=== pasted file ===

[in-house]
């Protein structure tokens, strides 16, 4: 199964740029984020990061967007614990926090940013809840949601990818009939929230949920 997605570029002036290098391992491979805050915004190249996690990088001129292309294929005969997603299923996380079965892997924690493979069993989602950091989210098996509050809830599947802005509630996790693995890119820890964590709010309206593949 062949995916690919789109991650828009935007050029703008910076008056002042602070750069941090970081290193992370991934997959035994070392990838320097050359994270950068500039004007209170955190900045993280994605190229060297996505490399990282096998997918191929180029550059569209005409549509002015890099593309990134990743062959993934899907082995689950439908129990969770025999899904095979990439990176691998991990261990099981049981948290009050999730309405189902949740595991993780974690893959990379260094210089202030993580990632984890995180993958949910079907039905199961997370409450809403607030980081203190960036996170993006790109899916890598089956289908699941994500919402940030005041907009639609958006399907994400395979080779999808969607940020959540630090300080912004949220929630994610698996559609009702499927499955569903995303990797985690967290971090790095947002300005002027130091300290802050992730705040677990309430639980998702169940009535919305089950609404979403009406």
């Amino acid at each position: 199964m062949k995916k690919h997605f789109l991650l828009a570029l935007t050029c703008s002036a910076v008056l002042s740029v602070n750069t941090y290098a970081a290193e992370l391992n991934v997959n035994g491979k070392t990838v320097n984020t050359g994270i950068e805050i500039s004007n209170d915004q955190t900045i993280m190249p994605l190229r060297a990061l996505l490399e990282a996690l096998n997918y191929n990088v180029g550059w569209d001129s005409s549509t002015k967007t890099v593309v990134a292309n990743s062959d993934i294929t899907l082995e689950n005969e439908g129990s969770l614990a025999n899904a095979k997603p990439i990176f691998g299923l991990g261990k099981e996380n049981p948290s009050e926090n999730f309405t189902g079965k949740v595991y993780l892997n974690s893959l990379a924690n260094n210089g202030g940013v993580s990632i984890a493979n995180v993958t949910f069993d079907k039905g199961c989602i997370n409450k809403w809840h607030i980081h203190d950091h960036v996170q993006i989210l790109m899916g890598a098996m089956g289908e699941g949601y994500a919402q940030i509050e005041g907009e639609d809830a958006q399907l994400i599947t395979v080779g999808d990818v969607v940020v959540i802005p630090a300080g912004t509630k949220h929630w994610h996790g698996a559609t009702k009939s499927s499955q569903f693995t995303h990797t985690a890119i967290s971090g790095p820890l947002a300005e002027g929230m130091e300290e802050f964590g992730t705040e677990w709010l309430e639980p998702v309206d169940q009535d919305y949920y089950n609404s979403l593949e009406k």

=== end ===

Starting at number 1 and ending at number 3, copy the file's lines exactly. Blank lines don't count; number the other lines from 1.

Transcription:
[in-house]
């Protein structure tokens, strides 16, 4: 199964740029984020990061967007614990926090940013809840949601990818009939929230949920 997605570029002036290098391992491979805050915004190249996690990088001129292309294929005969997603299923996380079965892997924690493979069993989602950091989210098996509050809830599947802005509630996790693995890119820890964590709010309206593949 062949995916690919789109991650828009935007050029703008910076008056002042602070750069941090970081290193992370991934997959035994070392990838320097050359994270950068500039004007209170955190900045993280994605190229060297996505490399990282096998997918191929180029550059569209005409549509002015890099593309990134990743062959993934899907082995689950439908129990969770025999899904095979990439990176691998991990261990099981049981948290009050999730309405189902949740595991993780974690893959990379260094210089202030993580990632984890995180993958949910079907039905199961997370409450809403607030980081203190960036996170993006790109899916890598089956289908699941994500919402940030005041907009639609958006399907994400395979080779999808969607940020959540630090300080912004949220929630994610698996559609009702499927499955569903995303990797985690967290971090790095947002300005002027130091300290802050992730705040677990309430639980998702169940009535919305089950609404979403009406």
């Amino acid at each position: 199964m062949k995916k690919h997605f789109l991650l828009a570029l935007t050029c703008s002036a910076v008056l002042s740029v602070n750069t941090y290098a970081a290193e992370l391992n991934v997959n035994g491979k070392t990838v320097n984020t050359g994270i950068e805050i500039s004007n209170d915004q955190t900045i993280m190249p994605l190229r060297a990061l996505l490399e990282a996690l096998n997918y191929n990088v180029g550059w569209d001129s005409s549509t002015k967007t890099v593309v990134a292309n990743s062959d993934i294929t899907l082995e689950n005969e439908g129990s969770l614990a025999n899904a095979k997603p990439i990176f691998g299923l991990g261990k099981e996380n049981p948290s009050e926090n999730f309405t189902g079965k949740v595991y993780l892997n974690s893959l990379a924690n260094n210089g202030g940013v993580s990632i984890a493979n995180v993958t949910f069993d079907k039905g199961c989602i997370n409450k809403w809840h607030i980081h203190d950091h960036v996170q993006i989210l790109m899916g890598a098996m089956g289908e699941g949601y994500a919402q940030i509050e005041g907009e639609d809830a958006q399907l994400i599947t395979v080779g999808d990818v969607v940020v959540i802005p630090a300080g912004t509630k949220h929630w994610h996790g698996a559609t009702k009939s499927s499955q569903f693995t995303h990797t985690a890119i967290s971090g790095p820890l947002a300005e002027g929230m130091e300290e802050f964590g992730t705040e677990w709010l309430e639980p998702v309206d169940q009535d919305y949920y089950n609404s979403l593949e009406k």